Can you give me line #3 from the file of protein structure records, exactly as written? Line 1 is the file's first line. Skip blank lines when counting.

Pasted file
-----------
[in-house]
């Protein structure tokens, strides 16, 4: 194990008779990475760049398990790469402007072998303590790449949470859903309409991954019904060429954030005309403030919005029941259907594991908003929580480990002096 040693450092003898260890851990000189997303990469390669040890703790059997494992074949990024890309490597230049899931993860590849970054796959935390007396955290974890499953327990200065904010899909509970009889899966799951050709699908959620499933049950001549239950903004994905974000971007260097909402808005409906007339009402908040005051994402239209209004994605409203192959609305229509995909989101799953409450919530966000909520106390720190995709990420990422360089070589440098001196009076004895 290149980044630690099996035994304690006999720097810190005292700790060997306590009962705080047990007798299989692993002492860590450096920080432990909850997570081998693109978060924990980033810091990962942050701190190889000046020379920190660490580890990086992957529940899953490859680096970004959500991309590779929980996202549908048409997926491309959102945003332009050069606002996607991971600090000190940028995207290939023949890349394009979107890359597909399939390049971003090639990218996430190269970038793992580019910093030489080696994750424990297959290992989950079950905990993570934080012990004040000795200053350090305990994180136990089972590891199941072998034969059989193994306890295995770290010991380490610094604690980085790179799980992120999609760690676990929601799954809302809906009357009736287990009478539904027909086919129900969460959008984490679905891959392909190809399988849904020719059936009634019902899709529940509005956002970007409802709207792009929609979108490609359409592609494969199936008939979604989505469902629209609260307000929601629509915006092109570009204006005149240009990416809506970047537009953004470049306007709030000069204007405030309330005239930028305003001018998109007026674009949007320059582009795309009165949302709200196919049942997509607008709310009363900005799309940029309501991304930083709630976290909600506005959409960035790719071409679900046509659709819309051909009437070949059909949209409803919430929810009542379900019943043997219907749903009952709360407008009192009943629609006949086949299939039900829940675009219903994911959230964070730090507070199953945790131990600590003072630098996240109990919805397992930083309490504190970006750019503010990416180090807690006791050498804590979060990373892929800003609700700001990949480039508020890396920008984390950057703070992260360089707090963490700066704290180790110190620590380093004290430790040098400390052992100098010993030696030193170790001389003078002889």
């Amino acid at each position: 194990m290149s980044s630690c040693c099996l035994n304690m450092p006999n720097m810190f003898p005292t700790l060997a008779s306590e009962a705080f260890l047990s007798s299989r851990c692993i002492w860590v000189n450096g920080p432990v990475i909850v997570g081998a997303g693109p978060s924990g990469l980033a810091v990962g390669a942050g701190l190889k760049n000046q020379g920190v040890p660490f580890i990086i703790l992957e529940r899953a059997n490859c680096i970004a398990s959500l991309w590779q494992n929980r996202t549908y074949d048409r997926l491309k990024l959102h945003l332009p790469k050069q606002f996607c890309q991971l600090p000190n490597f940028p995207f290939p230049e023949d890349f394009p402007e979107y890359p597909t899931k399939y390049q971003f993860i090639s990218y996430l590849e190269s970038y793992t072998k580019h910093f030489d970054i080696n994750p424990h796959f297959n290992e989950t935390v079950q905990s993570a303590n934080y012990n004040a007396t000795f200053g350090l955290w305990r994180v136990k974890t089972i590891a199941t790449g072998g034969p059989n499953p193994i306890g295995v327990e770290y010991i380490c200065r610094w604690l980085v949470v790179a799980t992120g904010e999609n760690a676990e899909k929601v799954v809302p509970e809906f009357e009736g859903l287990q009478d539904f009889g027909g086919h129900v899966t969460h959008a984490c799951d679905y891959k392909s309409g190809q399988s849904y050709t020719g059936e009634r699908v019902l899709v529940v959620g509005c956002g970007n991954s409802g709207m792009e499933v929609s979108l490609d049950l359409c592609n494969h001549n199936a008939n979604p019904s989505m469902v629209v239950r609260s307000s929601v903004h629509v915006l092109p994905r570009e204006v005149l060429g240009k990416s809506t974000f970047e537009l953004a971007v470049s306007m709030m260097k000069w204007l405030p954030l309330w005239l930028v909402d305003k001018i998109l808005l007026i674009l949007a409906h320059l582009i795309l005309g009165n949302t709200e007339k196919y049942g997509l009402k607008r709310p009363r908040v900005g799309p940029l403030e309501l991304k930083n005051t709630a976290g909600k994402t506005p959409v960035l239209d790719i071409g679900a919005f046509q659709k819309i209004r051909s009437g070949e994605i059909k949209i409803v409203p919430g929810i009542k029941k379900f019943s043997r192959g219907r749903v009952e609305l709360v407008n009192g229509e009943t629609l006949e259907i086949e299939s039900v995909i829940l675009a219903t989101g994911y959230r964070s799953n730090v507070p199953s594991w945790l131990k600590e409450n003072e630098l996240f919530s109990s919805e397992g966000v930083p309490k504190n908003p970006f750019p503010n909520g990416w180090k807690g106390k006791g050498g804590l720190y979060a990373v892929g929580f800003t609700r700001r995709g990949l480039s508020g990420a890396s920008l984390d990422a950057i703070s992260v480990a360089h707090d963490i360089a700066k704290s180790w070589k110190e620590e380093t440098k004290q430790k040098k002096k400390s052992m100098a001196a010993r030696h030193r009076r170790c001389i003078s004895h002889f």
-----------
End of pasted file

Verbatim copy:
């Amino acid at each position: 194990m290149s980044s630690c040693c099996l035994n304690m450092p006999n720097m810190f003898p005292t700790l060997a008779s306590e009962a705080f260890l047990s007798s299989r851990c692993i002492w860590v000189n450096g920080p432990v990475i909850v997570g081998a997303g693109p978060s924990g990469l980033a810091v990962g390669a942050g701190l190889k760049n000046q020379g920190v040890p660490f580890i990086i703790l992957e529940r899953a059997n490859c680096i970004a398990s959500l991309w590779q494992n929980r996202t549908y074949d048409r997926l491309k990024l959102h945003l332009p790469k050069q606002f996607c890309q991971l600090p000190n490597f940028p995207f290939p230049e023949d890349f394009p402007e979107y890359p597909t899931k399939y390049q971003f993860i090639s990218y996430l590849e190269s970038y793992t072998k580019h910093f030489d970054i080696n994750p424990h796959f297959n290992e989950t935390v079950q905990s993570a303590n934080y012990n004040a007396t000795f200053g350090l955290w305990r994180v136990k974890t089972i590891a199941t790449g072998g034969p059989n499953p193994i306890g295995v327990e770290y010991i380490c200065r610094w604690l980085v949470v790179a799980t992120g904010e999609n760690a676990e899909k929601v799954v809302p509970e809906f009357e009736g859903l287990q009478d539904f009889g027909g086919h129900v899966t969460h959008a984490c799951d679905y891959k392909s309409g190809q399988s849904y050709t020719g059936e009634r699908v019902l899709v529940v959620g509005c956002g970007n991954s409802g709207m792009e499933v929609s979108l490609d049950l359409c592609n494969h001549n199936a008939n979604p019904s989505m469902v629209v239950r609260s307000s929601v903004h629509v915006l092109p994905r570009e204006v005149l060429g240009k990416s809506t974000f970047e537009l953004a971007v470049s306007m709030m260097k000069w204007l405030p954030l309330w005239l930028v909402d305003k001018i998109l808005l007026i674009l949007a409906h320059l582009i795309l005309g009165n949302t709200e007339k196919y049942g997509l009402k607008r709310p009363r908040v900005g799309p940029l403030e309501l991304k930083n005051t709630a976290g909600k994402t506005p959409v960035l239209d790719i071409g679900a919005f046509q659709k819309i209004r051909s009437g070949e994605i059909k949209i409803v409203p919430g929810i009542k029941k379900f019943s043997r192959g219907r749903v009952e609305l709360v407008n009192g229509e009943t629609l006949e259907i086949e299939s039900v995909i829940l675009a219903t989101g994911y959230r964070s799953n730090v507070p199953s594991w945790l131990k600590e409450n003072e630098l996240f919530s109990s919805e397992g966000v930083p309490k504190n908003p970006f750019p503010n909520g990416w180090k807690g106390k006791g050498g804590l720190y979060a990373v892929g929580f800003t609700r700001r995709g990949l480039s508020g990420a890396s920008l984390d990422a950057i703070s992260v480990a360089h707090d963490i360089a700066k704290s180790w070589k110190e620590e380093t440098k004290q430790k040098k002096k400390s052992m100098a001196a010993r030696h030193r009076r170790c001389i003078s004895h002889f």